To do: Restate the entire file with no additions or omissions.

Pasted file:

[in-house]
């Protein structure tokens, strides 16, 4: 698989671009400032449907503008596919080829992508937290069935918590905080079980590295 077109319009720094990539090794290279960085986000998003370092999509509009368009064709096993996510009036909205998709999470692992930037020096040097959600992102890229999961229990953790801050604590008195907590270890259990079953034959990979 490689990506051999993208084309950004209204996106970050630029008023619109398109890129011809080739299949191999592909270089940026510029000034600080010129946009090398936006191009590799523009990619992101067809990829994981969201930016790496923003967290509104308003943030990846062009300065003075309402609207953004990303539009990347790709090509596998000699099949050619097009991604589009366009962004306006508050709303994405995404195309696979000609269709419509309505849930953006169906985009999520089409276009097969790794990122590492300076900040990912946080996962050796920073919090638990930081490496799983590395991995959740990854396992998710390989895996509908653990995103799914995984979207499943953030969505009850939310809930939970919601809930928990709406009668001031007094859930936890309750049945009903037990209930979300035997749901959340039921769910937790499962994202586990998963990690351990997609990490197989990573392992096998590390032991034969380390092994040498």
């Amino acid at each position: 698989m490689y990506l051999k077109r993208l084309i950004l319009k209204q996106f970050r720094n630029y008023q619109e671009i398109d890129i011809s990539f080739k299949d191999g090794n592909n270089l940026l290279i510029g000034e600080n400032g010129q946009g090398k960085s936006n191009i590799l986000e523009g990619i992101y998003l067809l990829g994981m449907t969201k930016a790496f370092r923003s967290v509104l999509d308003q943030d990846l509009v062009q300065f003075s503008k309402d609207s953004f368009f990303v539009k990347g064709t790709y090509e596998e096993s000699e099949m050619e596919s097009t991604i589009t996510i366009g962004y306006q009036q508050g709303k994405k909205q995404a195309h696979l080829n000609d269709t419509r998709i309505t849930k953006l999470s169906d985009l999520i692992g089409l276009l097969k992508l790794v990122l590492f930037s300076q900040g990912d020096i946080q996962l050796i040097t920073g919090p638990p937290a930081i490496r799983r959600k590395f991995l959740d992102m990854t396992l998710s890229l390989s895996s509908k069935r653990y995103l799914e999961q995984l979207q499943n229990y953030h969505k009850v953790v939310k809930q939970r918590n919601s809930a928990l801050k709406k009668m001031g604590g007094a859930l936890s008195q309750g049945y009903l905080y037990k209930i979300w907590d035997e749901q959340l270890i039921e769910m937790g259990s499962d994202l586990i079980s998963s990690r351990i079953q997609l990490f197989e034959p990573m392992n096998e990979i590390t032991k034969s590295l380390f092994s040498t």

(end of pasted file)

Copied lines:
[in-house]
């Protein structure tokens, strides 16, 4: 698989671009400032449907503008596919080829992508937290069935918590905080079980590295 077109319009720094990539090794290279960085986000998003370092999509509009368009064709096993996510009036909205998709999470692992930037020096040097959600992102890229999961229990953790801050604590008195907590270890259990079953034959990979 490689990506051999993208084309950004209204996106970050630029008023619109398109890129011809080739299949191999592909270089940026510029000034600080010129946009090398936006191009590799523009990619992101067809990829994981969201930016790496923003967290509104308003943030990846062009300065003075309402609207953004990303539009990347790709090509596998000699099949050619097009991604589009366009962004306006508050709303994405995404195309696979000609269709419509309505849930953006169906985009999520089409276009097969790794990122590492300076900040990912946080996962050796920073919090638990930081490496799983590395991995959740990854396992998710390989895996509908653990995103799914995984979207499943953030969505009850939310809930939970919601809930928990709406009668001031007094859930936890309750049945009903037990209930979300035997749901959340039921769910937790499962994202586990998963990690351990997609990490197989990573392992096998590390032991034969380390092994040498």
């Amino acid at each position: 698989m490689y990506l051999k077109r993208l084309i950004l319009k209204q996106f970050r720094n630029y008023q619109e671009i398109d890129i011809s990539f080739k299949d191999g090794n592909n270089l940026l290279i510029g000034e600080n400032g010129q946009g090398k960085s936006n191009i590799l986000e523009g990619i992101y998003l067809l990829g994981m449907t969201k930016a790496f370092r923003s967290v509104l999509d308003q943030d990846l509009v062009q300065f003075s503008k309402d609207s953004f368009f990303v539009k990347g064709t790709y090509e596998e096993s000699e099949m050619e596919s097009t991604i589009t996510i366009g962004y306006q009036q508050g709303k994405k909205q995404a195309h696979l080829n000609d269709t419509r998709i309505t849930k953006l999470s169906d985009l999520i692992g089409l276009l097969k992508l790794v990122l590492f930037s300076q900040g990912d020096i946080q996962l050796i040097t920073g919090p638990p937290a930081i490496r799983r959600k590395f991995l959740d992102m990854t396992l998710s890229l390989s895996s509908k069935r653990y995103l799914e999961q995984l979207q499943n229990y953030h969505k009850v953790v939310k809930q939970r918590n919601s809930a928990l801050k709406k009668m001031g604590g007094a859930l936890s008195q309750g049945y009903l905080y037990k209930i979300w907590d035997e749901q959340l270890i039921e769910m937790g259990s499962d994202l586990i079980s998963s990690r351990i079953q997609l990490f197989e034959p990573m392992n096998e990979i590390t032991k034969s590295l380390f092994s040498t």